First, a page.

BeagleBone Blue And Robot Control Library Drives eduMIP

My motivation to learn about the BeagleBone Blue came from my rover Sawppy driving by the BeagleBoard foundation booth at SCaLE 17x. While this board might not the best fit for a six wheel drive four wheel steering rocker bogie mars rover model, it has a great deal of potential for other projects.

But what motivated the BeagleBone Blue? When brainstorming about what I could do with something cool, it’s always instructive to learn a little bit about where it came from. A little research usually pays off because the better my idea aligns with its original intent, the better my chances are of a successful project.

I found that I could thank the Coordinated Robotics Lab at University of California, San Diego for this creation. As teaching tool for one of the courses at UCSD, they created the Robotics Cape add-on for a BeagleBone Black. It is filled with goodies useful for robot projects they could cover in class. More importantly, with quadrature input to go along with DC motor output and a 9-axis IMU on top of other sensors, this board is designed for robots that react to their environment. Not just simple automata that flail their limbs.

The signature robot chassis for this brain is the eduMIP. MIP stands for Mobile Inverted Pendulum and the “edu” prefix makes it clear it’s about teaching the principles behind such systems and invite exploration and experimentation. Not just a little self-balancing Segway-like toy, but one where we can dig into and modify its internals. I like where they are coming from.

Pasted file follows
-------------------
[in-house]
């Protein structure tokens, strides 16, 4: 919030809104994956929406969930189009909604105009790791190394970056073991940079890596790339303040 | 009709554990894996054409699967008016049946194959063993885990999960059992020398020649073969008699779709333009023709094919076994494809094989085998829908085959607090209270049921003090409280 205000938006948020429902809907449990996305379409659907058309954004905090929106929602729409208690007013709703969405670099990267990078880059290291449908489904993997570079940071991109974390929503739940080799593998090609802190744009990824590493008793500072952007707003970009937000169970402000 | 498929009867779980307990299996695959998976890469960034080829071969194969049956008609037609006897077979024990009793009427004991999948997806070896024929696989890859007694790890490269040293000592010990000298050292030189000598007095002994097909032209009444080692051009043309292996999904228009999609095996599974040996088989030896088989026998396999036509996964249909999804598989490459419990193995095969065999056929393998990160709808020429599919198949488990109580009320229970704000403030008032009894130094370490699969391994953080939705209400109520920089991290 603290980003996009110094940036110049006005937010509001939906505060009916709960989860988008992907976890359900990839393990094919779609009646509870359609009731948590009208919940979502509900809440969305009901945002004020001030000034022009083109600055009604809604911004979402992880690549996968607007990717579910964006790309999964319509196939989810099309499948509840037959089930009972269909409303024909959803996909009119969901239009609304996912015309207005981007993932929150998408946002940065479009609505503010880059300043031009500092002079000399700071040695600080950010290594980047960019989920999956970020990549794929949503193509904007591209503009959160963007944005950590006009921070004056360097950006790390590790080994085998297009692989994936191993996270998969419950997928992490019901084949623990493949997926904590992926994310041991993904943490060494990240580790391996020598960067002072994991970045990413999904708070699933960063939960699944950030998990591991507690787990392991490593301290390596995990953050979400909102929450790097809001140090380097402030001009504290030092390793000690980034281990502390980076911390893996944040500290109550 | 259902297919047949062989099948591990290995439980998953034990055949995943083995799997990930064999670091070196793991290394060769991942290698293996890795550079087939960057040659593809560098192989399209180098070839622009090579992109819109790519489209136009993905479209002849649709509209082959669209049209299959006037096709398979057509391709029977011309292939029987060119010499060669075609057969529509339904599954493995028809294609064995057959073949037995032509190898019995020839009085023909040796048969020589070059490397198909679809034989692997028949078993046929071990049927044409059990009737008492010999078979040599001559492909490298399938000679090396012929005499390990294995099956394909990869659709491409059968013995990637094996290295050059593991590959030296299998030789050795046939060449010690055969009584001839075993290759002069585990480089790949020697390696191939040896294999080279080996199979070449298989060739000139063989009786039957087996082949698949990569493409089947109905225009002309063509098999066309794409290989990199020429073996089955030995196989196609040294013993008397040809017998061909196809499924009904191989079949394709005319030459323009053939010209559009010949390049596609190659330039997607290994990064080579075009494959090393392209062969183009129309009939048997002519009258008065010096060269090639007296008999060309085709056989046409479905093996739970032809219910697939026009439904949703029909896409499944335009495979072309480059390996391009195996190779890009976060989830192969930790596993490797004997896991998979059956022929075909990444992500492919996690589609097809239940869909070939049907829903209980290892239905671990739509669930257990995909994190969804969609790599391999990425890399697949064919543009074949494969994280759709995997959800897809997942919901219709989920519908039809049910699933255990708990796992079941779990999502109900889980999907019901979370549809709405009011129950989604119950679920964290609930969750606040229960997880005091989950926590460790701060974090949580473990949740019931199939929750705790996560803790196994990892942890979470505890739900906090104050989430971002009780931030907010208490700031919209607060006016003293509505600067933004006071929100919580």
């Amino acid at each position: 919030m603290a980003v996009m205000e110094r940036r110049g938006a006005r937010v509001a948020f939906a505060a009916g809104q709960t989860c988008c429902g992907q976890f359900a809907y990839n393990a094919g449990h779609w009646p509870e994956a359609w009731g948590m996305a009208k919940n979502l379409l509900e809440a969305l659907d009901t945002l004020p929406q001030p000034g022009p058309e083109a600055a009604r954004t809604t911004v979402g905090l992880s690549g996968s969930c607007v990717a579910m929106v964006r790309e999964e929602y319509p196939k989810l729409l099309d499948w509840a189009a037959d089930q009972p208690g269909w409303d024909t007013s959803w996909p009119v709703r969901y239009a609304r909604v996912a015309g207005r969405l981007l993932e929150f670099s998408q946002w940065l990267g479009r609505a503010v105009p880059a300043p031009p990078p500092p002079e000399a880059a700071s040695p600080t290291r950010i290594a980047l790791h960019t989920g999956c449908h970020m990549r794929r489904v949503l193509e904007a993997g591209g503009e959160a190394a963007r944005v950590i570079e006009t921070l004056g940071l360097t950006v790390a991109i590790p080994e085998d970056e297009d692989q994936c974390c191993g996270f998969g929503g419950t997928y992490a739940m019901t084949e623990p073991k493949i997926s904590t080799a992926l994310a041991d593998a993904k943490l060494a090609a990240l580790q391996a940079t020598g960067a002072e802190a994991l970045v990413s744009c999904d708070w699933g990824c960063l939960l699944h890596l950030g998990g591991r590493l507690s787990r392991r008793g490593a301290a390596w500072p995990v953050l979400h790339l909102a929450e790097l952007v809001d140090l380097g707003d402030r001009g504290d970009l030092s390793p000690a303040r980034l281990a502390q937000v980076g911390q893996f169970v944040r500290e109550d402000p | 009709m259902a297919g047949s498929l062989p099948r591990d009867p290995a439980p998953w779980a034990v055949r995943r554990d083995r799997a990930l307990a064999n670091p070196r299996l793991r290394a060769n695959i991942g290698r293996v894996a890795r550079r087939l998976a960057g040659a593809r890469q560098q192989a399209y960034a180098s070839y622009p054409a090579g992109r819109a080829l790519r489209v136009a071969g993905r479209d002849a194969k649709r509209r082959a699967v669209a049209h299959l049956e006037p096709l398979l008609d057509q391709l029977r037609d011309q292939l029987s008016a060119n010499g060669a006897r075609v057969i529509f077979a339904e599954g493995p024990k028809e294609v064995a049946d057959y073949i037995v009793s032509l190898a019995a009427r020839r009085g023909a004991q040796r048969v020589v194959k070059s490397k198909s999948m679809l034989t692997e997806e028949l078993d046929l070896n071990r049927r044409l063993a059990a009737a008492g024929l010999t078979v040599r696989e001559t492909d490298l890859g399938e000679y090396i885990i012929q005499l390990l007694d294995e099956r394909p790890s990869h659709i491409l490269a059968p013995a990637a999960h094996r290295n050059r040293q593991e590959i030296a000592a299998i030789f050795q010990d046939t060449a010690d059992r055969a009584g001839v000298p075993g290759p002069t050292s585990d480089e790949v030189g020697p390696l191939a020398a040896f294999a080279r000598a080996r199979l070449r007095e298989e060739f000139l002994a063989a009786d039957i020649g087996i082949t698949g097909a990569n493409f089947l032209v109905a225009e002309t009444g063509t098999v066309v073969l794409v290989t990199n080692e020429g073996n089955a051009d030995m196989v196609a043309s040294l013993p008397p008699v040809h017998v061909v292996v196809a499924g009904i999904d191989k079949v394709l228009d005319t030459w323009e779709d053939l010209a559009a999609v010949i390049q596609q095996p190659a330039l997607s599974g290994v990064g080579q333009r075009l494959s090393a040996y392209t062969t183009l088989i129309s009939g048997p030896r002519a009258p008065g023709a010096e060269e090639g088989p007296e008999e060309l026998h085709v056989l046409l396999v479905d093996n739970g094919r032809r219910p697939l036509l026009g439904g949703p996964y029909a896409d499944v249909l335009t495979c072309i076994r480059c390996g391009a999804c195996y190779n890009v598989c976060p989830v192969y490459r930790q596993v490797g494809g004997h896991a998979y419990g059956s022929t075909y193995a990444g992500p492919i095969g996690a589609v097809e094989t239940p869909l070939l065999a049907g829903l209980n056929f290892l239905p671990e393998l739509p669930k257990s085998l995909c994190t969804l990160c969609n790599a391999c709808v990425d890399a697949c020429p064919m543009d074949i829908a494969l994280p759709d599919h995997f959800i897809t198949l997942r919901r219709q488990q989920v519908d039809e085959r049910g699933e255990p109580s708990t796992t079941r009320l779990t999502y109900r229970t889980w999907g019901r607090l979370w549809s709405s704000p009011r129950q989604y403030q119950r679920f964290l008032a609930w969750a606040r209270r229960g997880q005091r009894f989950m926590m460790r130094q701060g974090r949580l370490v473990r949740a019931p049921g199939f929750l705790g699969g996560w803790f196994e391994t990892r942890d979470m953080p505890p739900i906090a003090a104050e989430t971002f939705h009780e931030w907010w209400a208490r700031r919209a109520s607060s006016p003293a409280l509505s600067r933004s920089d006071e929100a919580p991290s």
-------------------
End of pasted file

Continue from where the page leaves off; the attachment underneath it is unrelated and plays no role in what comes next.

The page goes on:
eduMIP 1600
Photo of eduMIP by Renaissance Robotics.

BeagleBone Blue, then, is an offering to make robots like an eduMIP easier to build. By merging a BeagleBone Black with the Robotics Cape into a single board, removing components that aren’t as useful for a mobile robot (such as the Ethernet port) we arrive at a BeagleBone Blue.

Of course, the brawn of a robotics chassis isn’t much use without the smarts to make it all work together. Befitting university coursework nature and BeagleBoard Foundation’s standard procedure, its peripherals software now called Robot Control Library are documented and source code available on Github.

I could buy an eduMIP of my own to help me explore the BeagleBone Blue, and at $50 it is quite affordable. But I think I want to spend some time with the BeagleBone Blue itself before I spend more money.

Window Shopping BeagleBone Blue

Sawppy was a great ice breaker as I roamed through the expo hall of SCaLE 17x. It was certainly the right audience to appreciate such a project, even though there were few companies with products directly relevant to a hobbyist Mars rover. One notable exception, however is the BeagleBoard Foundation booth. As Sawppy drove by, the reception was: “Is that a Raspberry Pi? Yes it is. That should be a BeagleBone Blue!”

Beaglebone Blue 1600
BeagleBone Blue picture from Make.

With this prompt, I looked into BBBlue in more detail. At $80 it is significantly more expensive than a bare Raspberry Pi, but it incorporates a lot of robotics-related features that a Pi would require several HATs to reach parity.

All BeagleBoards offer a few advantages over a Raspberry Pi, which the BBBlue inherits:

  • Integrated flash storage, Pi requires a separate microSD card.
  • Onboard LEDs for diagnosis information.
  • Onboard buttons for user interaction – including a power button! It’s always personally grated me a Raspberry Pi has no graceful shutdown button.

Above and beyond standard BeagleBoards, the Blue adds:

  • A voltage regulator, which I know well is an extra component on a Pi.
  • On top of that, BBBlue can also handle charging a 2S LiPo battery! Being able to leave the battery inside a robot would be a huge convenience. And people who don’t own smart battery chargers wouldn’t need to buy one if all they do is use their battery with a BBBlue.
  • 8 PWM headers for RC-style servo motors.
  • 4 H-bridge to control 4 DC motors.
  • 4 Quadrature encoder inputs to know what those motors are up to.
  • 9-axis IMU (XYZ accelaration + XYZ rotation)
  • Barometer

Sadly, a BBBlue is not a great fit for Sawppy because it uses serial bus servos making all the hardware control features (8 PWM header, 4 motor control, 4 quadrature input) redundant. But I can definitely think of a few projects that would make good use of a BeagleBone Blue. It is promising enough for me to order one to play with.